But what started out as an essential inward-facing healing action, gradually turned into an outer exploration of new potential perspectives. My own very personal catastrophe was in turn taking place within the context of a much larger collective one; the ongoing health and environmental crisis was escalating the decay of our tales of progress through free-market ideologies as they seemed to fall apart to reveal not much other than precarity. I began to see the forest more and more as an alternative model, one which could provide vital insight into possible alternative futures, and challenge the idea that competition is an essential function of life - or at the very least a massive oversimplification. A forest, after all, is not a free market. A forest is not a competitive system in which all entities act out of self-interest within a cost-benefit framework. A forest, in its most ideal sense, can be seen as a non-hierarchical inter-species system, a polyphonic network of kinship and mutualism in which a prolonged relationship exists between organisms that is interdependent and reciprocally beneficial. Competition, (or more specifically conflict) is present, but through multiple temporal trajectories assembling, contaminating and collaborating in a constant entanglement of dissonance and harmony - fabulously more complex than the onwards driving version of history we in the west still imagine ourselves to inhabit. Seen through the lens of a forest, nothing exists individually. As Anna Lowenhaupt Tsing writes: It is unselfconscious privilege that allows us to fantasize – counterfactually – that we each survive alone…we change through our collaboration both within and across species. The important stuff for life happens in those transformations, not in the decision trees of self-contained individuals. Within the politics of representation, what is at stake here is not only the relations of nature, but the nature of relations.

I began exploring the concept of polyphony - the simultaneous combination of two or more tones or melodic lines - in my field recordings. In a polyphonic sequence - similar to fungal networks that connect trees under the forest floor – there is no lead voice, no central planning, just manifold rhythmic paths that collide with and contaminate each other in moments of discord and agreement. Nonetheless a form emerges. The result of this exploration was a soundscape, an entanglement of field recordings which shift and breathe underneath a layer of multiple melodic lines, created through the process of sampling the forest using a variety of field recording methods. In my images I begun to think about the concept of assemblage and symbiosis, making montages by scanning multiple layers of medium and large format film which are then printed, scanned and re-printed numerous times. Each film layer depositing a thin stratum of colour which eventually, to my delight, created celestial painterly images. I felt that these images represented effectively the original healing intent behind my walks - the places once visited with my father transformed into almost utopian visions of interconnectedness and meaning. Other images I chose to leave as they were, images that I felt re-possessed internalised feelings of confusion, anger and tranquillity reflected in the seasonal differences of my walks - leafless foggy winter mornings juxtaposed with abundant summer evenings and moments of correct and incorrect exposure, as well as more obviously through the mixture of colour and black and white film.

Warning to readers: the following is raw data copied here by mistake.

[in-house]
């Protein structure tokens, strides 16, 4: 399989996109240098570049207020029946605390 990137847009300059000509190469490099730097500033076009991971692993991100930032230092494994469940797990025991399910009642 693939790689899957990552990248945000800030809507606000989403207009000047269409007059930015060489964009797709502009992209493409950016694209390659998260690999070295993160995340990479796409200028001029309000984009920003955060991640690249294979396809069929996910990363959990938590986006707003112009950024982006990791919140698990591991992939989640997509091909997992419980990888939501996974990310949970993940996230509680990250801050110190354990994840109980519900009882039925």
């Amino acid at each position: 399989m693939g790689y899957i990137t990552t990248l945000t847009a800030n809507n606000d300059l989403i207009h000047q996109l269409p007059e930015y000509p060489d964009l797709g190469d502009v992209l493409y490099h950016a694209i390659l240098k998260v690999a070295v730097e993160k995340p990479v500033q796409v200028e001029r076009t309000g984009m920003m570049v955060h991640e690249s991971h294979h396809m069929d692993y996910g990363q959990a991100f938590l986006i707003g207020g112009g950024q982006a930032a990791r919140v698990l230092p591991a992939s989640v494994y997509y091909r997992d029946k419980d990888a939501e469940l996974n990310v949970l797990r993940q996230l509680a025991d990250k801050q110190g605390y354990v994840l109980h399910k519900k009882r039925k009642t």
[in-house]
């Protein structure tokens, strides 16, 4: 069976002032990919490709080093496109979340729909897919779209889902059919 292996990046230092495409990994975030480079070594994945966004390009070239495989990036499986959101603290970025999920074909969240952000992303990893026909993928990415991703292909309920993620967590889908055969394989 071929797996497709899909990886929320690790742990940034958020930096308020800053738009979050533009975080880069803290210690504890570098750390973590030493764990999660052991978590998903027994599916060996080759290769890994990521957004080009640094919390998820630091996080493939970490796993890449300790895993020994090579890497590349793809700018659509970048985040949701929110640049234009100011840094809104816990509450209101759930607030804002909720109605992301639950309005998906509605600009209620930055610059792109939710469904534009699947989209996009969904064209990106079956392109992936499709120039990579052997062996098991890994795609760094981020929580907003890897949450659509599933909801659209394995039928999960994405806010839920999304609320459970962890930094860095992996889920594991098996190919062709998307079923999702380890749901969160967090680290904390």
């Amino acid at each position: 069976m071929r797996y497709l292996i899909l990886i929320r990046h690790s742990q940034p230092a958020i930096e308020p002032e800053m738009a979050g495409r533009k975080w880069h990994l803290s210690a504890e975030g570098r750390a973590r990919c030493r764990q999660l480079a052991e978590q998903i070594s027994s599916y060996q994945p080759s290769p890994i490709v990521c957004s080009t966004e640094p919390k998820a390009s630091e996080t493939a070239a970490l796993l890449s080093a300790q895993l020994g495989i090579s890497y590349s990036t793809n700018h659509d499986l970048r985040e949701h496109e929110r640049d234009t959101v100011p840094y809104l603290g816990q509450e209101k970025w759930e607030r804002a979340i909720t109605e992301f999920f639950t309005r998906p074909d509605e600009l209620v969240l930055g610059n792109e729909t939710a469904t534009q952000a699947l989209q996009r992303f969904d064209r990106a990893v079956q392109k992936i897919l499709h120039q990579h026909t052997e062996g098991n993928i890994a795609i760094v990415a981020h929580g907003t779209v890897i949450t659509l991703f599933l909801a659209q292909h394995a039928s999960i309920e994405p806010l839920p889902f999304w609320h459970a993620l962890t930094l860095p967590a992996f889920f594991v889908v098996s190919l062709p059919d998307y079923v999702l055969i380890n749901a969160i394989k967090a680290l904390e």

This work, which has now spanned over two years, began as an essential action - the action of walking and re-orientating. An attempt to allow myself to simply be with the suffering of loss and the sense of disorientation that it brings, without judgement. And to attempt to create something new from a personal narrative of trauma. But in time it has also become about the imagining of new collective futures and ways seeing and being together, a search for alternative rhythms, and means of survival and living well - topics which my dad and I discussed at length in the last weeks and days of his life. In fact, the last time we spoke at length, we sat in the garden drinking tea, and the sound of birdsong moved him to tears. I think he would like this work. Ultimately the project seeks to question how the forest, as both metaphor and subject of scientific enquiry can inform our view of ourselves and our relation to each other and our environment. How can we create spaces in which science and spirituality intertwine, where the door to the unknown is left open, and where the potential generation of new rhythms and perspectives emerge? And how can we create languages that convey these ideas? Languages that extend the category of life far beyond popular limits in western thought and acknowledge that we are all already eco-systems that span boundaries and transgress categories.